The City of Greensboro is really into this “Leave the Leaves” thing.
Two press releases in two days is almost unprecedented in the annals of the Greensboro Communications and Marketing Department.
The second press release encouraging residents not to rake their leaves on Tuesday, Nov. 28 is pretty much a repeat of the first, with the addition of – wait for it – a contest. However, it is sorely lacking in information about what kind of fantastic prizes the best non-leaf raker in the city will receive for winning the contest.
According to the Monday, Nov. 27 press release, if you took the pledge to leave your leaves on your yard, you got a lovely sign to place in your yard.
But now the ante has been upped. The Nov. 28 press release states, “Anyone who takes the pledge will be eligible for a contest to recognize ‘Greensboro’s Best Sustainable Lawn or Garden’ next spring.”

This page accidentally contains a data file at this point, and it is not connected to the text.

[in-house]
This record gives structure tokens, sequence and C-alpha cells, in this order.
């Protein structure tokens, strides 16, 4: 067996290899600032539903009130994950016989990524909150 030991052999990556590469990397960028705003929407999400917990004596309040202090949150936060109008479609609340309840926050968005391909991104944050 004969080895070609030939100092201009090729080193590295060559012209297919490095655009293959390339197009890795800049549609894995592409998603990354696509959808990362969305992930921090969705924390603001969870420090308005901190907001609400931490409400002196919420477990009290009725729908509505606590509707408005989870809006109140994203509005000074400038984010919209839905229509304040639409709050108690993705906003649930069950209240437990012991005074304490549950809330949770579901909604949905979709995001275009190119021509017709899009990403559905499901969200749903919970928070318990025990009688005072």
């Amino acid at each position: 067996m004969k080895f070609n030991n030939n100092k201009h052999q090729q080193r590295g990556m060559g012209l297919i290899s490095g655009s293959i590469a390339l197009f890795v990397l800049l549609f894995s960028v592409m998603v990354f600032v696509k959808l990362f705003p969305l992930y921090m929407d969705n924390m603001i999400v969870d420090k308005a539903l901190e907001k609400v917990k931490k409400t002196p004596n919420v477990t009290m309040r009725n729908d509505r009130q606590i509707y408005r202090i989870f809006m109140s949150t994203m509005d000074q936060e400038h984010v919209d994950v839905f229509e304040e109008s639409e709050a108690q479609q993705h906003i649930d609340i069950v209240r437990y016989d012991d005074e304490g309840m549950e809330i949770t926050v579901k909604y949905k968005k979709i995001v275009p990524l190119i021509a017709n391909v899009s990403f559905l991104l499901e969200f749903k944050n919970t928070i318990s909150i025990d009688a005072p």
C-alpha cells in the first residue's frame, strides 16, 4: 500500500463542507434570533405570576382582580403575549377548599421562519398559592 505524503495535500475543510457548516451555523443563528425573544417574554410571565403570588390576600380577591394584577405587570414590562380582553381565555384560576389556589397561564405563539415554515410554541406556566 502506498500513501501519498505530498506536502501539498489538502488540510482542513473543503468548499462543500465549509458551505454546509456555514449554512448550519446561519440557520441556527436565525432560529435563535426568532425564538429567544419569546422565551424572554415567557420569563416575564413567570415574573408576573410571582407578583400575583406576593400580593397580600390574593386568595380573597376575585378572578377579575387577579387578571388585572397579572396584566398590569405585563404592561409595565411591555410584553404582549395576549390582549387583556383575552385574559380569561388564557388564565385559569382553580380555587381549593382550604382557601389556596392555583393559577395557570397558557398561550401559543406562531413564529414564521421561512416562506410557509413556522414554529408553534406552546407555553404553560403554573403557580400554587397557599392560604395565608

No information on how the pledgers will be policed or what happens to someone who makes the pledge and then rakes their leaves when they discover their grass is dying. What does it take to un-pledge? Does the un-pledge have to be notarized? Is the pledge legally binding? Do you need to hire an attorney to get out of your pledge?
What if a neighbor, just trying to be helpful, rakes some of your leaves without your permission, do you lose your pledge status? Are your stricken forever from the roles of eligible contestants?
According to an email from City Councilmember Zack Matheny, the city itself has apparently not taken the pledge.
In an email about the “Leave the Leaves” program, Matheny states, “I find this initiative very interesting, mainly due to the fact that I witnessed the City vacuuming our own leaves from the MMOB [city hall] property.”
The email continues, “Question, this year and next, what is the city’s plan for addressing leaves on city property? Including the MMOB and any city park or other property.”
In a second email Matheny asks what the cost will be for the city to mulch or bag and discard the leaves on city property.
The city owns a lot of property, but “Leave the Leaves” appears to be another one of those programs based on the old adage – “Do as I say not as I do.”